The Swiss drive with such good manners, it is likely that you, an average driver from the ROW, will feel uncouth, loutish and delinquent after a day or two.
The convention of the zipper sums up how things work here. At a confluence of two roads, instead of (as you would at home) pleading or edging increasingly aggressively and desperately into the traffic stream, chill, it´s taken care of.
The queues will each donate in turn, one car from each stream, into the combined line.
Heidi does not do competitive driving.
But rules, official and unofficial are there to be observed.
Imprecise driving can be very expensive in Switzerland. There are frequent changes in the speed limits in built up areas, and you will often pass through the three standard zones, 60, 50 and 30kp/h, in a couple of minutes
For a driver used to miles per hour, the differences in the limits and the precision required to observe them is demanding. For example, the difference between the 50kph (31 mph) limit and 55 kph (34 mph) – the speed at which you will trigger a camera here – is a measly 3 mph, about a micro n on the speedometer!
The Swiss penalty menu goes from 100 CHF for 10 kmh over up to a minimum of 1,000 CHF (650 EUR) for 40 kmh over the limit. More than 40 kmh over the limit and you will lose your license and be heavily fined, and even be looking at the possibility of doing a little jail time.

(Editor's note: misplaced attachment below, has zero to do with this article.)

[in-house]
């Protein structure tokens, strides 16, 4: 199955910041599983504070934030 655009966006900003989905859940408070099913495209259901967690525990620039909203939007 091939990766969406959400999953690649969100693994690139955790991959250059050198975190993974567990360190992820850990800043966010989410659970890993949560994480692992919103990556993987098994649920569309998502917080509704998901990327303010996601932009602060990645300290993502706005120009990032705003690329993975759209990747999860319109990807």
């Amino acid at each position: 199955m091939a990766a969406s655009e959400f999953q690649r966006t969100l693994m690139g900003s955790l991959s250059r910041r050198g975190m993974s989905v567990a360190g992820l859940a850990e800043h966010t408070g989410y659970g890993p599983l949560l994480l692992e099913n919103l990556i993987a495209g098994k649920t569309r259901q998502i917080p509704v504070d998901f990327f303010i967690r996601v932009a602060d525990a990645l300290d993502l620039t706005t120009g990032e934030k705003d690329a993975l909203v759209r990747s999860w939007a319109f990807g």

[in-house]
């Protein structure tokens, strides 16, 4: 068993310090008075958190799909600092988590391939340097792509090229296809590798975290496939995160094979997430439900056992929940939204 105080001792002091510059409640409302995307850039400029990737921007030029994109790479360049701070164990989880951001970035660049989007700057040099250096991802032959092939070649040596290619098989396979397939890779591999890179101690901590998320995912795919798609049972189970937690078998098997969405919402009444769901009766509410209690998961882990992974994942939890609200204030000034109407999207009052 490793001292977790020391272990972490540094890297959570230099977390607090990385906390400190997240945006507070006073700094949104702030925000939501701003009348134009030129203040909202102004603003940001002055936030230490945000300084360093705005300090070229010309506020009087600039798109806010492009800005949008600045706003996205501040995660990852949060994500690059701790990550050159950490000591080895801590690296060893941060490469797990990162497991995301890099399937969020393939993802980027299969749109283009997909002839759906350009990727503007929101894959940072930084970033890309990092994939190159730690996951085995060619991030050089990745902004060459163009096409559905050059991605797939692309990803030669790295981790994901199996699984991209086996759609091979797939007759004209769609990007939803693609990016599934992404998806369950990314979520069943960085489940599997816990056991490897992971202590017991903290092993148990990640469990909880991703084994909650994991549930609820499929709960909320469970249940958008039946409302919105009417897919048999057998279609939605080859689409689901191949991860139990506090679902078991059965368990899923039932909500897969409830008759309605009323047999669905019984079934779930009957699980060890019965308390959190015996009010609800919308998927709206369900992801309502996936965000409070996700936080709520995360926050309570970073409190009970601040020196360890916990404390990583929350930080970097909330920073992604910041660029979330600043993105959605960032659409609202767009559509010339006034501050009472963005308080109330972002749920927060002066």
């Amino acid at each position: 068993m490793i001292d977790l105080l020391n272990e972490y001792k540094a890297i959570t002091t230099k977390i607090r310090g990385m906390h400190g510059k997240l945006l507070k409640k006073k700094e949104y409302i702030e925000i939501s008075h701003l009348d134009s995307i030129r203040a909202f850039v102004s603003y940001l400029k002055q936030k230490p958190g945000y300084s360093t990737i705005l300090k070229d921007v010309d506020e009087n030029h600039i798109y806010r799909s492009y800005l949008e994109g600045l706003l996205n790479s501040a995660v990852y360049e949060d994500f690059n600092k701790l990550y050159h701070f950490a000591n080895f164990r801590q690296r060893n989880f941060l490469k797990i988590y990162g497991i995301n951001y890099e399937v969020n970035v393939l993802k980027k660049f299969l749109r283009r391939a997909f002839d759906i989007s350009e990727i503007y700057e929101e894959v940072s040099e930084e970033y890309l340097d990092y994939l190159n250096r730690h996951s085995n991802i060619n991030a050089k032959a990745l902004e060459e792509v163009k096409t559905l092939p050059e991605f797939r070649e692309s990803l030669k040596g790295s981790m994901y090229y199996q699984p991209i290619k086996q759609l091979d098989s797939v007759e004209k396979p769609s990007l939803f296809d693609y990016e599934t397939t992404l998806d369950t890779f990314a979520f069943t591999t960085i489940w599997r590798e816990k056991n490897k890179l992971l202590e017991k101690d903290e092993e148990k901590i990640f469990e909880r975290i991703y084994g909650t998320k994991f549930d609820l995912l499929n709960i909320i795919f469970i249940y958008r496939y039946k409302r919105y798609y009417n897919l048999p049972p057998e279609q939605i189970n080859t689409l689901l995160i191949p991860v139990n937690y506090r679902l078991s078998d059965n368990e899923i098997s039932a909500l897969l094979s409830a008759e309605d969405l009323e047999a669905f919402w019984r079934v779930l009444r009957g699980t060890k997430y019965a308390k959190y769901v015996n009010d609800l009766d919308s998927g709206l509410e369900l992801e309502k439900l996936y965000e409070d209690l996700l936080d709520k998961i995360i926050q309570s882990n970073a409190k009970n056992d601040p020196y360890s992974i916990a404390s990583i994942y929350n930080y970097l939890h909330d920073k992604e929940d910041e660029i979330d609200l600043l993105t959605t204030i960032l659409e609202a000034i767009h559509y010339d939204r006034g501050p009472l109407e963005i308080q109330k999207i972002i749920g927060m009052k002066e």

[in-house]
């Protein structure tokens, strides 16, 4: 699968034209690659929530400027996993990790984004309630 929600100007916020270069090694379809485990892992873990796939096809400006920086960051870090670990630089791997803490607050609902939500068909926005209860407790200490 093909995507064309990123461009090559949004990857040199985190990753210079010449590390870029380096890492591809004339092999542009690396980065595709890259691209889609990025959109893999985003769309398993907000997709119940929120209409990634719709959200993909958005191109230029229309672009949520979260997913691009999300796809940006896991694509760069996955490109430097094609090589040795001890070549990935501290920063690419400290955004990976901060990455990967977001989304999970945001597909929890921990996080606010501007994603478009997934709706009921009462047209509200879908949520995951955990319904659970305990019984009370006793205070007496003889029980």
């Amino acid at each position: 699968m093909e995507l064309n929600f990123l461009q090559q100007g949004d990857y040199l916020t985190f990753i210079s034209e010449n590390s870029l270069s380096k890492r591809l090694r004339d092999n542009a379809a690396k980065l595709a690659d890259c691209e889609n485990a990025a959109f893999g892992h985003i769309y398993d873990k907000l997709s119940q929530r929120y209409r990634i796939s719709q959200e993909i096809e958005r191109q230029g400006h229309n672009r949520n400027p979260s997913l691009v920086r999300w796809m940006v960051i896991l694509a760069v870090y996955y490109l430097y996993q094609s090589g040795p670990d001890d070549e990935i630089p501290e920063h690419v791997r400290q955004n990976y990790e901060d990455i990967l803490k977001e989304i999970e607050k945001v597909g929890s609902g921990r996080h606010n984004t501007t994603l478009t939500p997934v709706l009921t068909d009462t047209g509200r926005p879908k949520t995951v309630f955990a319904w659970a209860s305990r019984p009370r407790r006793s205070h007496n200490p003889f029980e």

A few years ago I was snapped by a camera while driving a hire car through Zurich, at a marginally illegal speed. Back in London, over the ensuing months, official letters from Switzerland arrived with regularity to my London office address, and I filed them in a file labeled Swiss Letters. The file kept growing.
The following year, driving through the border, I was stopped on entry and had my passport checked. I was then politely requested to get out of the car and taken to an office. To my alarm, the official left and locking the door, and me, behind him.
After a worrying 30 minutes the official returned and told me there was an outstanding arrest warrant in my name. Two hours later, and 1,500 CHF lighter, they released me. It had cost me 100 for the original fine, plus 1,400 for court fees, penalties and letters they had added for dissing them.
An expat friend managed to be fined an average of three times a week in his first 6 weeks driving in Zurich. After this beating, like most of us here, he now drives like a 79 year old.